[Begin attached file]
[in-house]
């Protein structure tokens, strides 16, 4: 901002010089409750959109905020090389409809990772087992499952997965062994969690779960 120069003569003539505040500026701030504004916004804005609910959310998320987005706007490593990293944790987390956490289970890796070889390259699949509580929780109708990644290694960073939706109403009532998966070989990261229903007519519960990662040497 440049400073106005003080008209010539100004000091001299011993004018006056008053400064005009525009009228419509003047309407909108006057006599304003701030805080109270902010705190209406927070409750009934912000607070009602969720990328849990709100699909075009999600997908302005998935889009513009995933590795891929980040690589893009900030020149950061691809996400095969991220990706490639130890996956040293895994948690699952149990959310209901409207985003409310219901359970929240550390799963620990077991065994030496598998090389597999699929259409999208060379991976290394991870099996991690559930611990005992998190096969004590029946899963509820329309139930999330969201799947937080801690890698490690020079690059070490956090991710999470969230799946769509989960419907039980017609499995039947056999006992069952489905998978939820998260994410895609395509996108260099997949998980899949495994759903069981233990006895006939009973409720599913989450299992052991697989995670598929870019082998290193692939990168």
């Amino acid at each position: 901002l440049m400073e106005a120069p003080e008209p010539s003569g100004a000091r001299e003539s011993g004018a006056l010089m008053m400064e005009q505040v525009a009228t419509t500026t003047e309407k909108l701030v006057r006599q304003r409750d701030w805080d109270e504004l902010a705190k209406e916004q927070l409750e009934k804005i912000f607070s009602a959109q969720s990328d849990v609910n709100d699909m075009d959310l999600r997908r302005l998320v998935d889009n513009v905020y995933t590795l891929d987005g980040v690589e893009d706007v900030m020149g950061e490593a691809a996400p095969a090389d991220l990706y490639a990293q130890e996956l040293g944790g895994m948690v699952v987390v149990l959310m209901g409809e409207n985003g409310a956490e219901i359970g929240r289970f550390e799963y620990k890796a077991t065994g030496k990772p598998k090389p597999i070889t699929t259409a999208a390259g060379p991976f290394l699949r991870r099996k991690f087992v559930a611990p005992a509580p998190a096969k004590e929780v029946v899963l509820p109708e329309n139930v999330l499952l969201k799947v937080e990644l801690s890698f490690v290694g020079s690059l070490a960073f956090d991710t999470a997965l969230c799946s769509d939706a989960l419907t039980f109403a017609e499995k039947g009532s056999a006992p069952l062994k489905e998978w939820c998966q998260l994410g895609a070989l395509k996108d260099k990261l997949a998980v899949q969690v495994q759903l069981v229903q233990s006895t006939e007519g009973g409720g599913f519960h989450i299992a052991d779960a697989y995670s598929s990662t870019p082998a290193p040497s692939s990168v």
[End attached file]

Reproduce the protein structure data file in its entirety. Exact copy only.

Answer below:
[in-house]
């Protein structure tokens, strides 16, 4: 901002010089409750959109905020090389409809990772087992499952997965062994969690779960 120069003569003539505040500026701030504004916004804005609910959310998320987005706007490593990293944790987390956490289970890796070889390259699949509580929780109708990644290694960073939706109403009532998966070989990261229903007519519960990662040497 440049400073106005003080008209010539100004000091001299011993004018006056008053400064005009525009009228419509003047309407909108006057006599304003701030805080109270902010705190209406927070409750009934912000607070009602969720990328849990709100699909075009999600997908302005998935889009513009995933590795891929980040690589893009900030020149950061691809996400095969991220990706490639130890996956040293895994948690699952149990959310209901409207985003409310219901359970929240550390799963620990077991065994030496598998090389597999699929259409999208060379991976290394991870099996991690559930611990005992998190096969004590029946899963509820329309139930999330969201799947937080801690890698490690020079690059070490956090991710999470969230799946769509989960419907039980017609499995039947056999006992069952489905998978939820998260994410895609395509996108260099997949998980899949495994759903069981233990006895006939009973409720599913989450299992052991697989995670598929870019082998290193692939990168």
């Amino acid at each position: 901002l440049m400073e106005a120069p003080e008209p010539s003569g100004a000091r001299e003539s011993g004018a006056l010089m008053m400064e005009q505040v525009a009228t419509t500026t003047e309407k909108l701030v006057r006599q304003r409750d701030w805080d109270e504004l902010a705190k209406e916004q927070l409750e009934k804005i912000f607070s009602a959109q969720s990328d849990v609910n709100d699909m075009d959310l999600r997908r302005l998320v998935d889009n513009v905020y995933t590795l891929d987005g980040v690589e893009d706007v900030m020149g950061e490593a691809a996400p095969a090389d991220l990706y490639a990293q130890e996956l040293g944790g895994m948690v699952v987390v149990l959310m209901g409809e409207n985003g409310a956490e219901i359970g929240r289970f550390e799963y620990k890796a077991t065994g030496k990772p598998k090389p597999i070889t699929t259409a999208a390259g060379p991976f290394l699949r991870r099996k991690f087992v559930a611990p005992a509580p998190a096969k004590e929780v029946v899963l509820p109708e329309n139930v999330l499952l969201k799947v937080e990644l801690s890698f490690v290694g020079s690059l070490a960073f956090d991710t999470a997965l969230c799946s769509d939706a989960l419907t039980f109403a017609e499995k039947g009532s056999a006992p069952l062994k489905e998978w939820c998966q998260l994410g895609a070989l395509k996108d260099k990261l997949a998980v899949q969690v495994q759903l069981v229903q233990s006895t006939e007519g009973g409720g599913f519960h989450i299992a052991d779960a697989y995670s598929s990662t870019p082998a290193p040497s692939s990168v």